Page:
UN Chemical Weapons Experts Back In Syria


Damascus (AFP) – UN inspectors returned to Syria Wednesday to pursue a probe into alleged poison gas attacks, as Russia and the West wrangled over how to eliminate President Bashar al-Assad’s banned chemical weapons.

The group, led by chief expert Ake Sellstrom, flew to Beirut in Lebanon and traveled by overland convoy via the Masnaa border post to Damascus.

President Barack Obama on Tuesday demanded tough Security Council action against Syria as the conflict there dominated debate at the annual UN General Assembly.

Further complicating the situation for the international community, 13 key Syrian Islamist groups said they did not recognize any foreign-based opposition group, including the main Turkey-based Syrian National Coalition.

The groups include members of the main rebel Free Syrian Army and more radical Islamists such as the Al-Qaeda-affiliated Al-Nusra Front.

Sellstrom’s inspectors are expected to examine the alleged use of chemical weapons some 14 times in the 30-month conflict that is estimated to have killed more than 110,000 people.

After a preliminary visit last month, his team concluded in a report presented on September 16 that banned chemical weapons had been widely used in fighting between Assad’s regime and rebel forces.

There was clear evidence that sarin gas was used in an attack in the Eastern Ghouta neighborhood near Damascus on August 21, the report said.

Sellstrom pointed out that the report was only an interim document, and that other allegations needed to be examined.

“There have been other accusations presented to the UN secretary general, dating back to March, against both sides” in the war, he told AFP earlier this month.

There were “13, 14 accusations” that “have to be investigated.”

Sellstrom said the team hoped to be able to present a final report addressing all of the accusations “possibly by the end of October.”

Last month’s attack, which the Syrian opposition and some parts of the international community blame on the regime, prompted Washington to threaten military action against Damascus.

Destruction of chemical arsenal

Assad’s government denies using chemical weapons against its own people, and has agreed to a U.S.-Russian plan that will see it deliver its chemical arsenal for destruction.

The deal headed off U.S. military action, but Damascus ally Russia is still wrangling with Britain, France and the United States over the wording of a UN resolution enshrining the accord.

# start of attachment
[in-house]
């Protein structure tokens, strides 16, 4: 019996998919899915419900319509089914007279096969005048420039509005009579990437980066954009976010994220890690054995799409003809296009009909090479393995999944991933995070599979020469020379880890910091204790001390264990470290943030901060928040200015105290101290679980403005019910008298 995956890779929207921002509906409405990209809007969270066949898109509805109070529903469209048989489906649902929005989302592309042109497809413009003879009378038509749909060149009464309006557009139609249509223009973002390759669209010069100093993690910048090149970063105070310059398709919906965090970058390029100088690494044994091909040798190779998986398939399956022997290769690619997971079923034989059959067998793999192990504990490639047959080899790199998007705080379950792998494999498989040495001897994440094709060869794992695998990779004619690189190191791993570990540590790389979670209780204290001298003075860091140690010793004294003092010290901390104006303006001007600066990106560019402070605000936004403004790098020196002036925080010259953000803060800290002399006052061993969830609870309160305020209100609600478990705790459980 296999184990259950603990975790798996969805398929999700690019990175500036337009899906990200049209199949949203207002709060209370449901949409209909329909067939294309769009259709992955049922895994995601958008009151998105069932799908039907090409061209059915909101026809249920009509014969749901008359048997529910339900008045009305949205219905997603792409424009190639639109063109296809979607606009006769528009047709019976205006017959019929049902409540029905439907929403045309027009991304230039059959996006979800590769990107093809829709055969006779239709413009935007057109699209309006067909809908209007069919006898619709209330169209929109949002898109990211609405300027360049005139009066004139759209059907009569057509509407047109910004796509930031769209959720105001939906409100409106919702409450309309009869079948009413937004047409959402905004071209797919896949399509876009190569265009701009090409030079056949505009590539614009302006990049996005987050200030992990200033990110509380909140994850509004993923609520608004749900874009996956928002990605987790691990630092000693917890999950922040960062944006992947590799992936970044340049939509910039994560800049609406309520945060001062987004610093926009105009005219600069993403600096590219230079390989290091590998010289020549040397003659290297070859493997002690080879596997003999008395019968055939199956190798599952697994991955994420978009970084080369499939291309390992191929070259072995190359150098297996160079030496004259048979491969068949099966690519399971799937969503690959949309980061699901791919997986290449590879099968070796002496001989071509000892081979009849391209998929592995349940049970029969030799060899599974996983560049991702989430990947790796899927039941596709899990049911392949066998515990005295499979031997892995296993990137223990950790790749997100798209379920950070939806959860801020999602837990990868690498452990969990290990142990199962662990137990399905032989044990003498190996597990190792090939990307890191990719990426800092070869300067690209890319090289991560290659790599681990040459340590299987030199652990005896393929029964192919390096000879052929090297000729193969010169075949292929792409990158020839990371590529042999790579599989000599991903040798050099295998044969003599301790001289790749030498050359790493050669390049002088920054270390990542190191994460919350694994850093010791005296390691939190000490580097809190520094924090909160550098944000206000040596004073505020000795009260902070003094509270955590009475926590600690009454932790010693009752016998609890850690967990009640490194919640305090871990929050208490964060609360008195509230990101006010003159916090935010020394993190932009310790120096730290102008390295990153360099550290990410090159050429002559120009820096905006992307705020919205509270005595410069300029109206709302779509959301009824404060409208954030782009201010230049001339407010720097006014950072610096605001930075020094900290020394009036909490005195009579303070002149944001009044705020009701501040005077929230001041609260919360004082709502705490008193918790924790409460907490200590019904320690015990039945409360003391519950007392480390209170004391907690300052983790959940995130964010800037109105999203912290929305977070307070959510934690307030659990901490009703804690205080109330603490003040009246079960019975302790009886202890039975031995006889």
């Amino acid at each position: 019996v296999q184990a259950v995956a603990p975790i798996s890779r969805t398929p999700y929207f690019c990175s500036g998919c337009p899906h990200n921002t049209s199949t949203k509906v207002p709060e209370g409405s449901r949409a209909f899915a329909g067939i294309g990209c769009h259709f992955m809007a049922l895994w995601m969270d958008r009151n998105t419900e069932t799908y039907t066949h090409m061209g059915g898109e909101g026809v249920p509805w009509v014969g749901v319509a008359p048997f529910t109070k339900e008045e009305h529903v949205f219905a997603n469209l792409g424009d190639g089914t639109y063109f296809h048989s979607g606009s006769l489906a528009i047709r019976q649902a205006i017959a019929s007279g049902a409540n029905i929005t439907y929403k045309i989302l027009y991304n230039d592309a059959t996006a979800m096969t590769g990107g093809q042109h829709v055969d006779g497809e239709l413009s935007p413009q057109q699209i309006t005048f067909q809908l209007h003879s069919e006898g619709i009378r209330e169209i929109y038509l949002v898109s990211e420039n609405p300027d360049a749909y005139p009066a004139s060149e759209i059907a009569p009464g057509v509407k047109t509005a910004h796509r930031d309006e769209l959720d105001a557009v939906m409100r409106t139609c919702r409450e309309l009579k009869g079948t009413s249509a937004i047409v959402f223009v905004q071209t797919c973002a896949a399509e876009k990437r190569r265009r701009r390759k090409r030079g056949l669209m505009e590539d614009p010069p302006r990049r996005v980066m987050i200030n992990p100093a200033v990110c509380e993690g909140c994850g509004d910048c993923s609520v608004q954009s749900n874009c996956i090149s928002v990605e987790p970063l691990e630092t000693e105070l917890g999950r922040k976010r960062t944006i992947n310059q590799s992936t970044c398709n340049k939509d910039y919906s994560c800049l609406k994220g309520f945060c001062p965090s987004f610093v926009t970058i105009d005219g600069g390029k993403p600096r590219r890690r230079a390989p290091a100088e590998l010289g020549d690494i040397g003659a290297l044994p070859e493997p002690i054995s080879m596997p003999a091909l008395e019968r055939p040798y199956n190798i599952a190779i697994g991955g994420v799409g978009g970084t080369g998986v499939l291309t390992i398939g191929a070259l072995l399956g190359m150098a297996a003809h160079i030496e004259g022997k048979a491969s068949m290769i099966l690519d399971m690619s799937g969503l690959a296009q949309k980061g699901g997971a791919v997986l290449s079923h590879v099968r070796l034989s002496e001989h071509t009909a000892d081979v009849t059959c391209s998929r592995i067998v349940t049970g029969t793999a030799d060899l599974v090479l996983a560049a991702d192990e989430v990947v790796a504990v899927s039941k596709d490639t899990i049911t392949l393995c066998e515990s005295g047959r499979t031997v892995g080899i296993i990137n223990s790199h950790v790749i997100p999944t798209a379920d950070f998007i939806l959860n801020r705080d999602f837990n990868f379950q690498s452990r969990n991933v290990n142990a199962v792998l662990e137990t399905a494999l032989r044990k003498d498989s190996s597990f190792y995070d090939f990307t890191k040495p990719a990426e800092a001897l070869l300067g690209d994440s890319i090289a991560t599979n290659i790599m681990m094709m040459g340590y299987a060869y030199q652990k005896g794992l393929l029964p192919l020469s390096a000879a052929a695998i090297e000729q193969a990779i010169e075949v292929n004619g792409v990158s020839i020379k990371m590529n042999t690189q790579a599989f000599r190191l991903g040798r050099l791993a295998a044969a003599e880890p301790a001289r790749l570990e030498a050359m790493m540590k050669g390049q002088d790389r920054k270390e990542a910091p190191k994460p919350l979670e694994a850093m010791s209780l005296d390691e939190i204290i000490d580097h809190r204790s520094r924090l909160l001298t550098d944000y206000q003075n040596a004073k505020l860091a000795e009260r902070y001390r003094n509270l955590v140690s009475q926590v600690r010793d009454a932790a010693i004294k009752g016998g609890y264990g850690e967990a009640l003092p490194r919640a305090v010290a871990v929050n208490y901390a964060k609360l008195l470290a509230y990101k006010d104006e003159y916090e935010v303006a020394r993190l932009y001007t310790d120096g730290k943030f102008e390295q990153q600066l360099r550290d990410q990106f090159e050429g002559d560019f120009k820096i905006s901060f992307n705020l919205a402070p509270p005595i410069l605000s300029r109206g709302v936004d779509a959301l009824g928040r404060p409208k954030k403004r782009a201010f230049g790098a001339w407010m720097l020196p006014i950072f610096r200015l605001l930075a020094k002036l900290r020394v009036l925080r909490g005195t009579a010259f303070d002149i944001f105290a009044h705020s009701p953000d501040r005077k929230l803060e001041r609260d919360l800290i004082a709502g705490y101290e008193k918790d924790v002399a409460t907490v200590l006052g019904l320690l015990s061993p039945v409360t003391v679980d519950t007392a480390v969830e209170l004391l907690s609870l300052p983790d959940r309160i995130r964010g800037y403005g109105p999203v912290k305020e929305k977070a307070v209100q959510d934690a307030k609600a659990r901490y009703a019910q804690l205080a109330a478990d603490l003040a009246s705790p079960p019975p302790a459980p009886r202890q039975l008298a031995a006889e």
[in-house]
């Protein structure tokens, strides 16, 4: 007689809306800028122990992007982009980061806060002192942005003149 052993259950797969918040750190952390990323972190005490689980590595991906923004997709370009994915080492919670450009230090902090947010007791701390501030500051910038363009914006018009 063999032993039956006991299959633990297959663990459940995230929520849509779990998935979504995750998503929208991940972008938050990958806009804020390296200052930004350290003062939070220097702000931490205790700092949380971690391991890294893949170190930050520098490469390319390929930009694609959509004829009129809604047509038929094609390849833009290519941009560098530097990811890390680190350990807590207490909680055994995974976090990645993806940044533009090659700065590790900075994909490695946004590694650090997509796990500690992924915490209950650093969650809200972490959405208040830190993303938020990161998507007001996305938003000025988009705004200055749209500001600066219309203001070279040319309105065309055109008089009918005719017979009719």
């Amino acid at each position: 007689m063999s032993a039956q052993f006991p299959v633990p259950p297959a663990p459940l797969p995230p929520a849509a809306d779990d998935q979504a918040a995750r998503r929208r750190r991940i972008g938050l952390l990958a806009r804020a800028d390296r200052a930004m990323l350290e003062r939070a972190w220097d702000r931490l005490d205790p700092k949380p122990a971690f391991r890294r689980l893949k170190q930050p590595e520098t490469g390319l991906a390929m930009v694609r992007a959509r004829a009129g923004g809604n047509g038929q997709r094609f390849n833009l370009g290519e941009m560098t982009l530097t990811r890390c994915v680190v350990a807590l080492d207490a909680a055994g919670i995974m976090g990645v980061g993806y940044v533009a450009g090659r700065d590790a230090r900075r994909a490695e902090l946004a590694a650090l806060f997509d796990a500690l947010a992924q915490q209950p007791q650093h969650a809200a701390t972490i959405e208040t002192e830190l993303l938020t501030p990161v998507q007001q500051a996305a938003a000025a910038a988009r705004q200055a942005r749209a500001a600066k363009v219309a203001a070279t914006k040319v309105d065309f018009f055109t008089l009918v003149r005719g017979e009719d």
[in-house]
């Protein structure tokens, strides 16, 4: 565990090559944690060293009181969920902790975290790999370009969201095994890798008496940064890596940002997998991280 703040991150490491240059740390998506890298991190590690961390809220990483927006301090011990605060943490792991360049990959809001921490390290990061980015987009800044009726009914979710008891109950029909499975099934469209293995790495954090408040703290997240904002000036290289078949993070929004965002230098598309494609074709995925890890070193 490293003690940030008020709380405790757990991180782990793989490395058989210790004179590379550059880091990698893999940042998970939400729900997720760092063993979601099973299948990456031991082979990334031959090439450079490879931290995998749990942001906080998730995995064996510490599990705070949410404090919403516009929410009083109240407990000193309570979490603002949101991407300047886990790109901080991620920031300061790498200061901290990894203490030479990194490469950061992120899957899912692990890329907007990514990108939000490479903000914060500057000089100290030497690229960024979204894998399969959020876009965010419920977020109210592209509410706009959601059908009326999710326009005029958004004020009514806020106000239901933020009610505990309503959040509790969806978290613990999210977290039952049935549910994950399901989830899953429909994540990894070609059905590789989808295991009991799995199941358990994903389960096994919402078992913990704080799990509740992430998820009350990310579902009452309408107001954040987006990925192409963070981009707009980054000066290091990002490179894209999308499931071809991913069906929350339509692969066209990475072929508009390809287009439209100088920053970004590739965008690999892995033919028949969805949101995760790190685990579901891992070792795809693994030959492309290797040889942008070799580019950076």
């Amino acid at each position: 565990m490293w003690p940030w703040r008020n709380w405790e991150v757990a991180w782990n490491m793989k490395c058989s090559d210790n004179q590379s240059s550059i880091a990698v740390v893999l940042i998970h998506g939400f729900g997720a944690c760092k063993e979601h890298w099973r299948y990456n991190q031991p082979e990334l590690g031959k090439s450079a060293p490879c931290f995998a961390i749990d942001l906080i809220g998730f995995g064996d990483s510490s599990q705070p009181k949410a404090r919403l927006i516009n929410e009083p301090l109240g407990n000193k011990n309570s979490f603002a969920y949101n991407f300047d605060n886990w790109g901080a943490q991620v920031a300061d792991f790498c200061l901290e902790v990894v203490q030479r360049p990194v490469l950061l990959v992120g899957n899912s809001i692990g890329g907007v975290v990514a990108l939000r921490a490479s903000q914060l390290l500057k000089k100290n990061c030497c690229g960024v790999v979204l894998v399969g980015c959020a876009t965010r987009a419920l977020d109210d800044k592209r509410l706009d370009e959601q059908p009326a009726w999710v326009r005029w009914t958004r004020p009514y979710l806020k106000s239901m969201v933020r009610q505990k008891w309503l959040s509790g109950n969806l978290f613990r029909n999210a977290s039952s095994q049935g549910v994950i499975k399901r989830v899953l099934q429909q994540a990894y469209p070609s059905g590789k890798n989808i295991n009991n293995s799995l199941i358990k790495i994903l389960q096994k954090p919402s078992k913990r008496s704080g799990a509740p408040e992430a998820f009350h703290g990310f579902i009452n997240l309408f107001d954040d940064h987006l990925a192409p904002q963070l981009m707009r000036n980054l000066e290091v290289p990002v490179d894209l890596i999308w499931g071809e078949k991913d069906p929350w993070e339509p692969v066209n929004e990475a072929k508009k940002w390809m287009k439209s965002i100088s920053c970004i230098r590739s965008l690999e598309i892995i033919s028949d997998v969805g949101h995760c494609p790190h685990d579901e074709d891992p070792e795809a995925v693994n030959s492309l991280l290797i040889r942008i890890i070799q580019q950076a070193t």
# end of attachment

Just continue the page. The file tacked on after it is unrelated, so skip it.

Obama told world leaders Washington was ready to “use all elements of our power, including military force” to defend “core interests” such as ensuring oil supplies and eradicating weapons of mass destruction.

And he insisted international credibility was at stake after the August 21 attack that U.S. intelligence says was launched by the Damascus regime and killed more than 1,400 people, many of them children.

However, Russia is at loggerheads with U.S., French and British envoys over the draft resolution’s exact wording.

The US side wants a UN resolution which includes reference to Chapter VII of the UN Charter, which sets out various measures if the agreement is violated.

Article 42 of Chapter VII threatens the use of military force, but that is not forming the basis of the draft resolution.

Obama also said the United States would provide another $340 million in humanitarian aid for the Syrian crisis, which has produced some two million refugees.

But the U.S. and its Arab allies are also providing equipment to the Syrian rebels — just as Moscow remains Damascus’s main arms supplier.

And the move by Islamist groups to break with the Western-backed National Coalition further splinters the opposition and poses a key challenge for its international supporters, analysts say.

It raises questions about how much influence the West and other rebel backers will now have on the ground, they say.

“It’s extremely damaging,” Charles Lister, an analyst at IHS Jane’s Terrorism and Insurgency Centre told AFP.

The 13 groups “represent a very significant portion of the armed opposition and the groups that have had the most strategically valuable impact.”

Aron Lund, a Syria expert, agreed, in an analysis posted on the Syria Comment blog.

“It represents the rebellion of a large part of the ‘mainstream Free Syrian Army’ against its purported leadership, and openly aligns these factions with more hardline forces,” he wrote.


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